> "I am a doctor,..."
Which only proves that doctors and science don't have to mix. Or as the old joke says, what do you call a medical student who graduates at the bottom of their class...
First time I am referred to as the bottom of class type of guy. I would never have mentioned my background if it was not because of a comment in the message I replied to. I am a doctor, I do talk with specialists, and I do put together my own opinion which may or may not be aligned with the mainstream.
"But the vaccine itself has also been more aggressive, and normal safety checks and clinical studies were bypassed.."
Wrong. The side effects, or lack thereof, were also tracked very closely.
My statement was that some new techniques and adjuvants were used in the manufacturing of some of these vaccines, and that the market launch and broad use of them were initiated without some of the precautions that are usually taken.
The risk may have been acceptable, but has to be considered as part of the global assessment.
It's not normal to have ICU's full of people from the flu.
Wow, I have never heard of this happening. Any references?
Vaccines are one of medicines greatest contributions to world health.
The greatest contribution to human health has been improved sanitation. Vaccination against small pox, DiTePer, Tuberculosis, etc has also been a real leap forward.
But as you probably know, when it comes to measles, mumps, chicken pox, and flu (outside of specific target populations), the benefit remains debated in the scientific community - especially when it comes to long term effects on the population or following generation.
The fact that you would refuse a safe vaccine and put patients at risk pretty much says it all.
I am not in contact with patients; this said, I do not consider that personnel who refused the vaccine (2/3 of them in some areas) are unethical: transmission is primarily prevented by hygiene measures (hand washing...), and by taking a leave(and/or mask etc) once getting symptomatic.
Nice strawman. Pharma does not get rich on vaccines. If they did not receive subsidies they would probably stop producing them. It's the reason they haven't modernized production-it's not cost effective.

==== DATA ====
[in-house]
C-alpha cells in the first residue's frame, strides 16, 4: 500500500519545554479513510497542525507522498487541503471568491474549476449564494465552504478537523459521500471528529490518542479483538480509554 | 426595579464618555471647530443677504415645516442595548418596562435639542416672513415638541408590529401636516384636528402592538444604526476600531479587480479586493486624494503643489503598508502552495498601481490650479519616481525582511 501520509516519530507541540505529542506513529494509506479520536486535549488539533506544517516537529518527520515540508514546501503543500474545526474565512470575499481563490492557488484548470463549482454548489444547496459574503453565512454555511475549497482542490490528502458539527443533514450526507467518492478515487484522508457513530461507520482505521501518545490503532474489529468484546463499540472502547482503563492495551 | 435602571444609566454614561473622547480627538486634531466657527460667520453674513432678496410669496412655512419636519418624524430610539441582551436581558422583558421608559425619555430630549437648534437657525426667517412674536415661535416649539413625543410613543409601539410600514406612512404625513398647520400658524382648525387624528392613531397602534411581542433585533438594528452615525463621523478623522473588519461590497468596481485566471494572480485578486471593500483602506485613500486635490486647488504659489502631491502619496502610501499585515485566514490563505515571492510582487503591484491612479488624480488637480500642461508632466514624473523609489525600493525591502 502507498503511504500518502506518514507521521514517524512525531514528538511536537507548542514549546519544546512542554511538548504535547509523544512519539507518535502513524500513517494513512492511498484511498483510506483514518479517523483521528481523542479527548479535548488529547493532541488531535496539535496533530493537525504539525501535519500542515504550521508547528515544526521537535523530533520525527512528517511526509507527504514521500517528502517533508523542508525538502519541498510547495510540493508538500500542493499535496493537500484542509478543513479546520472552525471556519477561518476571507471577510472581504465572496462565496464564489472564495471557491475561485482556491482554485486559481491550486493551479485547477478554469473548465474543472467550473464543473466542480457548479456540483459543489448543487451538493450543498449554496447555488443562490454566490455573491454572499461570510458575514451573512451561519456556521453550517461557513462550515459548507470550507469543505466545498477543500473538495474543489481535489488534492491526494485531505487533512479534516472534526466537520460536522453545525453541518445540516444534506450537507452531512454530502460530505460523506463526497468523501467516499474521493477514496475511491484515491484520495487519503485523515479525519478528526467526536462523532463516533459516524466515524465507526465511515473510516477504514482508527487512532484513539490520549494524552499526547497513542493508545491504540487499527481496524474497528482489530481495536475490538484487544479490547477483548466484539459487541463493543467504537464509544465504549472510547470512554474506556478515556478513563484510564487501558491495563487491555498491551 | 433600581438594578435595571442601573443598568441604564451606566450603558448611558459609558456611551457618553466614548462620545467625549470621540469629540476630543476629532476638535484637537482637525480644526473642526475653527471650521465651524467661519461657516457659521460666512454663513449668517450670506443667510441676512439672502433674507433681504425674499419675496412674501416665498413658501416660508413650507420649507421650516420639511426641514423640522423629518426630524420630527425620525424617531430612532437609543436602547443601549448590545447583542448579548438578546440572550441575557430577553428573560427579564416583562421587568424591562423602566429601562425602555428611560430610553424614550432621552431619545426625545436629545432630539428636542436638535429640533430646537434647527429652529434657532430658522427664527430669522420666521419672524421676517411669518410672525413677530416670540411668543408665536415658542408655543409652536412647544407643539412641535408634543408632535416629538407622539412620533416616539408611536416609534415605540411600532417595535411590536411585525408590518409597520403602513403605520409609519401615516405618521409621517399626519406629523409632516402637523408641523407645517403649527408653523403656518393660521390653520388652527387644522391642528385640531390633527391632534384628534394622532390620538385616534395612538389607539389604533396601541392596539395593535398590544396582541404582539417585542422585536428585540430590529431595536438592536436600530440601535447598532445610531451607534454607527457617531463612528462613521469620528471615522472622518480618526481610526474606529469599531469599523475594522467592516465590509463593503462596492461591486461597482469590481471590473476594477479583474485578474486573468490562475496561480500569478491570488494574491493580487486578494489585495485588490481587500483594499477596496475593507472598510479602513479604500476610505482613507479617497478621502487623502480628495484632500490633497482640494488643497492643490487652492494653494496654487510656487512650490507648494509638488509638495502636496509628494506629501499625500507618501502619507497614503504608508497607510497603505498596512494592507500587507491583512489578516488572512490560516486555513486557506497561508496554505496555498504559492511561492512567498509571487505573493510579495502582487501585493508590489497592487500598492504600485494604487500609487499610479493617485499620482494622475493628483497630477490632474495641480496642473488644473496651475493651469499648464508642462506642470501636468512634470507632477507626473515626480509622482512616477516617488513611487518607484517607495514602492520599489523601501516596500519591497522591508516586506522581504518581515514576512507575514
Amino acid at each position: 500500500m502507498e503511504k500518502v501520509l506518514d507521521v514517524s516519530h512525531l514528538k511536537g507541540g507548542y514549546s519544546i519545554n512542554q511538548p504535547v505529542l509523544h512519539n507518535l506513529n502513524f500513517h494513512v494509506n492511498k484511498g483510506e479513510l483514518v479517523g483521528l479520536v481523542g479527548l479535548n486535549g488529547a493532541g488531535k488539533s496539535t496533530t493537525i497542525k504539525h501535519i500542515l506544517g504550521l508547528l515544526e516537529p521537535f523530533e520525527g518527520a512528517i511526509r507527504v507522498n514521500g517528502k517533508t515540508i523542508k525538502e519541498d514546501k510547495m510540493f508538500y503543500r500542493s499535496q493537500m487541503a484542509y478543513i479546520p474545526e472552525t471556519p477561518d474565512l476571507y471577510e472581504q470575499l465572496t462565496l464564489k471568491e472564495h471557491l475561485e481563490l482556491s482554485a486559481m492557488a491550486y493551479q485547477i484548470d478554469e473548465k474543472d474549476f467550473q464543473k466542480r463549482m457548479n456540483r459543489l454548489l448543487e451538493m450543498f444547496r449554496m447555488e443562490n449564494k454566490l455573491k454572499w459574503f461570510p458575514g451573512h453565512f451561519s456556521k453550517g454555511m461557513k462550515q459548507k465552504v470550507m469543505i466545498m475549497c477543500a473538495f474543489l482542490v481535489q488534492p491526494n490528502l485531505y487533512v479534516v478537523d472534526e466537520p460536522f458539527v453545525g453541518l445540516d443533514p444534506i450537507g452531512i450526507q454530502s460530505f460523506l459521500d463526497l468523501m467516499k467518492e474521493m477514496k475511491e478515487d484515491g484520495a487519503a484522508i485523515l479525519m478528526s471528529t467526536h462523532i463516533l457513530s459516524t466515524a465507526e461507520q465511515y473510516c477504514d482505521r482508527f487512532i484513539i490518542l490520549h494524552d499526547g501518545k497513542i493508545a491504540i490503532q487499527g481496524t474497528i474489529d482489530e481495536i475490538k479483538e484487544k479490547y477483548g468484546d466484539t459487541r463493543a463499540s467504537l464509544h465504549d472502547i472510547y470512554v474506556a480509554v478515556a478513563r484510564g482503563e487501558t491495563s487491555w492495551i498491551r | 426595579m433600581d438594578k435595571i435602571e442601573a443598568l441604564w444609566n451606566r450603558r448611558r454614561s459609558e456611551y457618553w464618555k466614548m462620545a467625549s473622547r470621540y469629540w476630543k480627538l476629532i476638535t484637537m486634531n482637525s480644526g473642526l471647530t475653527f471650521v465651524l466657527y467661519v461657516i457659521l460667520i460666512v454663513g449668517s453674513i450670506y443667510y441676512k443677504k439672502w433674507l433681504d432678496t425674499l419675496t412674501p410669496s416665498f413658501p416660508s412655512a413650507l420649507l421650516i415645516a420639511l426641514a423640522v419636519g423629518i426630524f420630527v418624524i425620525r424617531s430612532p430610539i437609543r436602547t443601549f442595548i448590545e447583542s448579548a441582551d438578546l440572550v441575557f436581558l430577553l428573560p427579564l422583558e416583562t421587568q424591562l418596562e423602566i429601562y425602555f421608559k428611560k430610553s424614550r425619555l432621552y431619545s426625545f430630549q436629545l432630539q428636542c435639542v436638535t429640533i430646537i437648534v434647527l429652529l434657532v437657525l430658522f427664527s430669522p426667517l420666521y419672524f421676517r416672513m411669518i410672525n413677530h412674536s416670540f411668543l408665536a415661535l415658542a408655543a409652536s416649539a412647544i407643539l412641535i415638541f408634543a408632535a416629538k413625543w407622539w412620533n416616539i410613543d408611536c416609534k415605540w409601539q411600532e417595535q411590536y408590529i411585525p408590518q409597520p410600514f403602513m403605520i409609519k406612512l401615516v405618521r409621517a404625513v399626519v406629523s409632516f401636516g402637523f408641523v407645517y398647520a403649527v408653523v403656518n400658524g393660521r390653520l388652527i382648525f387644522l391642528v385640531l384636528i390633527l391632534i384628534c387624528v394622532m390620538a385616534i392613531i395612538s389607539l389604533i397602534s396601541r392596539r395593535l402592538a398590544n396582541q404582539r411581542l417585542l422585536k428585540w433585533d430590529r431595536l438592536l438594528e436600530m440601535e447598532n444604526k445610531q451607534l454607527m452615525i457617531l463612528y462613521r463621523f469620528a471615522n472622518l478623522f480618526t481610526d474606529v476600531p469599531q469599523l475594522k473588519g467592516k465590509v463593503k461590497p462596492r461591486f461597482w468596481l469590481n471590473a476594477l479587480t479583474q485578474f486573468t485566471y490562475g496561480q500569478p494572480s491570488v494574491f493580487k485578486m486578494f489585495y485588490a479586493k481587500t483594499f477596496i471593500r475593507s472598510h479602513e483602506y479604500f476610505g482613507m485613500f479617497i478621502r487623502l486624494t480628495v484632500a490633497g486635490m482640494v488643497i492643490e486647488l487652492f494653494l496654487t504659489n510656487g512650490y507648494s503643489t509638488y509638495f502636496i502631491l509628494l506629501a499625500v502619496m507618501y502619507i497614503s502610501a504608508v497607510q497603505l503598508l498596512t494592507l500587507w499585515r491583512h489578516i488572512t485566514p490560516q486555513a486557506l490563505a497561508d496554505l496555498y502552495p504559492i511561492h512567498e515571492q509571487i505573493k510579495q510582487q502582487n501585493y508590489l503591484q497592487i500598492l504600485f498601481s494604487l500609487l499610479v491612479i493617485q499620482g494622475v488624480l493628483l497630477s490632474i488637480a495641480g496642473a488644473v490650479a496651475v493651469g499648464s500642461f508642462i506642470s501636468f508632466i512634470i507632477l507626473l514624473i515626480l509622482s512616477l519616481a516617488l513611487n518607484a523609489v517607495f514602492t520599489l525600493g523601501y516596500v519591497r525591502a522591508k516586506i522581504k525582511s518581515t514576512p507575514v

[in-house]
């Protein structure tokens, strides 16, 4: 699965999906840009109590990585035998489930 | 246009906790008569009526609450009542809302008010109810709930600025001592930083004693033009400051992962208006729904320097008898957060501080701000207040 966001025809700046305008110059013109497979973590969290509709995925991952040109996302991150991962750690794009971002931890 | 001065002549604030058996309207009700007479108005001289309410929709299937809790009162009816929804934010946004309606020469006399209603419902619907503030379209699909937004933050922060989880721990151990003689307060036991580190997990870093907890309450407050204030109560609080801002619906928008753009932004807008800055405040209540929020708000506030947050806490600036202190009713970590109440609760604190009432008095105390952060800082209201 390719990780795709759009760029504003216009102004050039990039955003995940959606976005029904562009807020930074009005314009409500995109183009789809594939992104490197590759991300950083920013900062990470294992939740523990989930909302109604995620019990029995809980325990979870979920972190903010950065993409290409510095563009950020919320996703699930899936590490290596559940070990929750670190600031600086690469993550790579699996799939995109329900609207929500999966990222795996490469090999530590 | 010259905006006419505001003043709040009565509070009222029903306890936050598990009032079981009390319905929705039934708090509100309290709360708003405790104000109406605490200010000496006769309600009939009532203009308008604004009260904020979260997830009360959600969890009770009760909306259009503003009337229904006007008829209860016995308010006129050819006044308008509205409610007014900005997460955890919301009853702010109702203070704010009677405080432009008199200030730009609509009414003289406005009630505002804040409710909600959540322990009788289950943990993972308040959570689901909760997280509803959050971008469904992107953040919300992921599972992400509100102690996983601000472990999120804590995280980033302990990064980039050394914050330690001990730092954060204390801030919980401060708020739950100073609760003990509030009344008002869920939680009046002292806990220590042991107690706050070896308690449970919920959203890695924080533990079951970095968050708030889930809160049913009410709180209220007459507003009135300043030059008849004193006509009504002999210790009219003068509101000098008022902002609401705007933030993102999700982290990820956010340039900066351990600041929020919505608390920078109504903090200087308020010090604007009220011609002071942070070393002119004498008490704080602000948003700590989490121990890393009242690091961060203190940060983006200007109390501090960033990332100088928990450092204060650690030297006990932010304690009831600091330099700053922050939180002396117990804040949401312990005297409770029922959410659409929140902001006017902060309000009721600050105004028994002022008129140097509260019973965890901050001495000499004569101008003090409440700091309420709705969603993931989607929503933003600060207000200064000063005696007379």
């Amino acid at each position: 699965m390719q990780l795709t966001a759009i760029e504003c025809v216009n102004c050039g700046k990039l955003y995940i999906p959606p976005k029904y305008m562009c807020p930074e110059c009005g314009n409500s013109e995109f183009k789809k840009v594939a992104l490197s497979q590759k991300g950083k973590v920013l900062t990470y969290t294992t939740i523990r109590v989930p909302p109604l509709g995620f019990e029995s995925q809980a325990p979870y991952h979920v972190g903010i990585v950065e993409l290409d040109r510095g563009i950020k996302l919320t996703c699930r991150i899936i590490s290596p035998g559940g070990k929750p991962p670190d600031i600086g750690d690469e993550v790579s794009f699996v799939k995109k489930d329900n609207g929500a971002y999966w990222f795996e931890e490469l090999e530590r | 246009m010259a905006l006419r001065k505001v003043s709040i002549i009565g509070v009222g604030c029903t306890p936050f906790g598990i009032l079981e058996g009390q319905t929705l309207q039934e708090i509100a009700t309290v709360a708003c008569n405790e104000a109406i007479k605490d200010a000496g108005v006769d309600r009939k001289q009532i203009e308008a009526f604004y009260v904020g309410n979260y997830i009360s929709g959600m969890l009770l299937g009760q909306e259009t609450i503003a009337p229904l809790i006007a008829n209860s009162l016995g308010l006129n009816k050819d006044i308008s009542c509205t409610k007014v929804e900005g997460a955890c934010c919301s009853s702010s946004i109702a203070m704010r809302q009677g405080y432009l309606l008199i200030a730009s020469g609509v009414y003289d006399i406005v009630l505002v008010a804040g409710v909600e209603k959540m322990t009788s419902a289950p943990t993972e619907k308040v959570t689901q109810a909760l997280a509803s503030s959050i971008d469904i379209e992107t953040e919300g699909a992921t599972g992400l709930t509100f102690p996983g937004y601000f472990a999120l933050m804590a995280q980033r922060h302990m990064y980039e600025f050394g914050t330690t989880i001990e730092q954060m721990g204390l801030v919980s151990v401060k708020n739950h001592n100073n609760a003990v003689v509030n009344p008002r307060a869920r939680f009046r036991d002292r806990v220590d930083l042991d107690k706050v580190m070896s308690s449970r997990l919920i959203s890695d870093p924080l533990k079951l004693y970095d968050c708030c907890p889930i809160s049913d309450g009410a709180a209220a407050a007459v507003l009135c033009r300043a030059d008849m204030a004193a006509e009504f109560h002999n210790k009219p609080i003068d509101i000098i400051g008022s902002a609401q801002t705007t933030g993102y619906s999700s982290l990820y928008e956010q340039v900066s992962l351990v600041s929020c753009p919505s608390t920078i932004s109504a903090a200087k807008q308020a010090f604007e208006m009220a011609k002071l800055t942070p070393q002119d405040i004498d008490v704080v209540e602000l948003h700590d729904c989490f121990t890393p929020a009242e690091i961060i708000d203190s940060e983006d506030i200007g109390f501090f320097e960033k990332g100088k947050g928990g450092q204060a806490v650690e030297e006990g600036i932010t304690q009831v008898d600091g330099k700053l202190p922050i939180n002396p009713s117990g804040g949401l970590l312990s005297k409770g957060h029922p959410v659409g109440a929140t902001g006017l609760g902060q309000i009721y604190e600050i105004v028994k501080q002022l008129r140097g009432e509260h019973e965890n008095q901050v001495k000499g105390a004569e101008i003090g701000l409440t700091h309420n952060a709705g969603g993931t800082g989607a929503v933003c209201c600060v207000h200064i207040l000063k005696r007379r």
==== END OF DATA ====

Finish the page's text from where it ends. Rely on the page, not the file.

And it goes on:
Wow talking about fallacies... Are you suggesting that the H1N1 vaccine has not been a profitable venture for their manufacturers? Have you not seen how shares of H1N1 vaccine-making companies were influenced by related news reports?
You sound like: "Pharma companies only care for you. You need them. Watch more TV."
My key point remains that, in this case like in others, there are real unknowns - still today, even if less than a few months ago.
We can only wish that political decisions would always be fact-based and objectively weighed. The truth is that they are not, as history and lobbying has often proven.
When there are uncertainties, and a powerful group benefits from a given decision, I simply advice everyone who is able to think in his own mind to think critically.
My family and myself (3 to 70 years old) have chosen to not be vaccinated, and I believe like many that money has been squandered in this H1N1 "pandemic" affair.
This is a neutral and uninterested opinion, from someone who has some understanding of medical issues and risk management in general. I have no love or hate for pharma companies, and have absolutely no conflict of interest.